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DC Universe’s new Doom Patrol show may not be weird enough to stand out

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In a media field crowded with mismatched superhero teams, Doom Patrol’s biggest advantage is being offbeat

Photo by Bob Mahoney �2018 Warner Bros. Entertainment Inc.

In the first book of Grant Morrison’s Doom Patrol run, the world is overrun by creatures that can cut their victims out of reality. Doom Patrol leader Niles Caulder (aka “The Chief”) asks Robotman (a human brain in a metal body), “How do you propose to deal with the current crisis?” Robotman replies, “If we had any sense, we’d call Superman.”

They don’t call him, of course, and their team of exceptionally weird superheroes saves the day by confronting the equally bizarre threat. In worlds populated by many superheroes, there’s always a floating question about why more threats aren’t bumped up to the heaviest hitters. But Doom Patrol has a strong answer. When villains have the power to remove people from existence, or attack their sanity, it’s best not to send in heroes the world can’t afford to lose. Some threats are just too strange for Superman.

The “Doom Patrol” episode of DC Universe’s Titans introduced the titular squad as more rehab group than superhero team. After each member experienced some event that gave them extraordinary powers, but left them unable to fit into regular society, the Doom Patrol team finds safety in the quiet solitude of Caulder’s manor house. Bruno Bichir played Caulder as a manipulative mad scientist in Titans, but in DC Universe’s new Doom Patrol series, former James Bond Timothy Dalton has taken on the role, bringing in his experience from Penny Dreadful as father figure to a group of troubled, dangerous outcasts.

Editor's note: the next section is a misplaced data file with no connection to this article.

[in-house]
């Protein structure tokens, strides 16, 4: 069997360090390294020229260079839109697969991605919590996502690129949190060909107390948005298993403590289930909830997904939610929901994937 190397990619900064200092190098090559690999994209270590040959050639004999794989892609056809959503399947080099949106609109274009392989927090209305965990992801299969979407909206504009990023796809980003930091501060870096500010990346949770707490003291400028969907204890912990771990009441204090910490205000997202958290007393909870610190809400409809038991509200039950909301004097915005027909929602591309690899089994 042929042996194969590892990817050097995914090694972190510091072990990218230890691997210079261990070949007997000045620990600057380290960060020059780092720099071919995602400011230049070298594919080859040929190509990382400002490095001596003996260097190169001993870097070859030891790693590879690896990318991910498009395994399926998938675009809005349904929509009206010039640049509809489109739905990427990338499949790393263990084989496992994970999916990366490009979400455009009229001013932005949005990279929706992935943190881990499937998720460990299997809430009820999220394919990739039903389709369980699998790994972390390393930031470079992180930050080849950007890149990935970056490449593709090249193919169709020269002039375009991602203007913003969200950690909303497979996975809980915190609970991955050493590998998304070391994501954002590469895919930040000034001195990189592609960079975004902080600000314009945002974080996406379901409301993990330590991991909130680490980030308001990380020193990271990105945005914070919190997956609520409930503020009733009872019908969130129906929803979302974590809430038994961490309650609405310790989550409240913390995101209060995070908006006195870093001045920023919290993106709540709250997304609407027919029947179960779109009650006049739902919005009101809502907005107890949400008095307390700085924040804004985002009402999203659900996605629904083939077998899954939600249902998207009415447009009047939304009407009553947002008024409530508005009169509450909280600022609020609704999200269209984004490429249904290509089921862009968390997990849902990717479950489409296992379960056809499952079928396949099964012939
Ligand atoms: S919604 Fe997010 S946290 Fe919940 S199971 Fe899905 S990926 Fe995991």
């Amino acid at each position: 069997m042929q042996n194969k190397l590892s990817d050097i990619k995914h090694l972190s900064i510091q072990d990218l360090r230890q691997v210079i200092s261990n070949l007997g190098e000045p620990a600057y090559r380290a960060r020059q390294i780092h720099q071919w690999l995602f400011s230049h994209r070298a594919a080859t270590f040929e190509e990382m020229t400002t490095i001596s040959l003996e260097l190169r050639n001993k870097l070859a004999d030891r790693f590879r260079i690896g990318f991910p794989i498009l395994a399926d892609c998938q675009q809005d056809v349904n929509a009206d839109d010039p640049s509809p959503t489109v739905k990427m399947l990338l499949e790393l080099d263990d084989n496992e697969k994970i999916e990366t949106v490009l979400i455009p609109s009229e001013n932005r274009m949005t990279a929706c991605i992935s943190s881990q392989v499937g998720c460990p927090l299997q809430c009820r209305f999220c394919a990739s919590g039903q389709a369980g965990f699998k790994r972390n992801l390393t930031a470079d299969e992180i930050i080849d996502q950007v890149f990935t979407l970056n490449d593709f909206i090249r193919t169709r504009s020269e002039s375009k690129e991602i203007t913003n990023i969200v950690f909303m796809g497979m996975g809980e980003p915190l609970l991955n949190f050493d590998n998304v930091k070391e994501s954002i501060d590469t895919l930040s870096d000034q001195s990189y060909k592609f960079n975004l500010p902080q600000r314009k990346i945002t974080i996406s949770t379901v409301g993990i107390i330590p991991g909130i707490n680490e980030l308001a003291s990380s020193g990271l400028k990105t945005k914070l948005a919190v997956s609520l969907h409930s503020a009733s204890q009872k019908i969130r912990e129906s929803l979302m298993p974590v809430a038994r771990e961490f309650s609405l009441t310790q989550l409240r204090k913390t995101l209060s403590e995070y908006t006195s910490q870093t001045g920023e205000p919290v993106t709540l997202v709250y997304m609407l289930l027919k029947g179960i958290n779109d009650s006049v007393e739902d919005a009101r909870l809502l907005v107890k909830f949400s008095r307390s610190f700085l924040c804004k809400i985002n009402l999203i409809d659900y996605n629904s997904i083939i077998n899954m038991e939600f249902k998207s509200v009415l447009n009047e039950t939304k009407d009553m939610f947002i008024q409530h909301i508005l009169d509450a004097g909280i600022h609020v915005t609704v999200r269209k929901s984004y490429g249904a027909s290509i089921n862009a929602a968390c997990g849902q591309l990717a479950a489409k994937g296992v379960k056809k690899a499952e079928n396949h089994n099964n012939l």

DC Universe only released the first episode of its 15-episode series for review, and that pilot largely fleshes out the backstories of the characters introduced in the Titans episode. Those stories span eras, showing that the Doom Patrol members have faced a particularly long road to recovery. Robotman (voiced and played in flashbacks by The Mummy star Brendan Fraser, with Riley Shanahan providing the physical work) was once hotshot 1980s NASCAR driver Cliff Steele, before an accident destroyed his body and Caulder built him a new one. Ace 1960s test pilot Larry Trainor (Matt Bomer) merged with a cosmic being and crashed his plane, becoming the perpetually bandage-wrapped Negative Man (Bomer’s voice with Matthew Zuk’s body). Rita Farr (April Bowlby) was a cold-hearted 1950s movie star before she was exposed to a chemical that turned her body gelatinous and made her Elasti-Girl. The show does a particularly excellent job with the combination of special effects and makeup that can shift Rita from looking like a perfectly coiffed old-fashioned starlet to a grotesque oozing mess to a version of the titular monster from The Blob.

Photo: Bob Mahoney / Warner Bros.

All these characters seem satisfied with living in isolation, keeping each other’s curious company and engaging in mundane hobbies like model trains and knitting, until Crazy Jane (Orange Is the New Black’s Diane Guerrero) returns home. Physically intact but afflicted with 64 personalities, each with their own superpowers, Jane is the only Doom Patrol member who regularly ventures out into the world. She sparks an immediate chemistry with Robotman, using him as the wedge to apply some classic peer pressure and get the rest of the group to go on a field trip into town while Caulder is away. Of course it ends in disaster.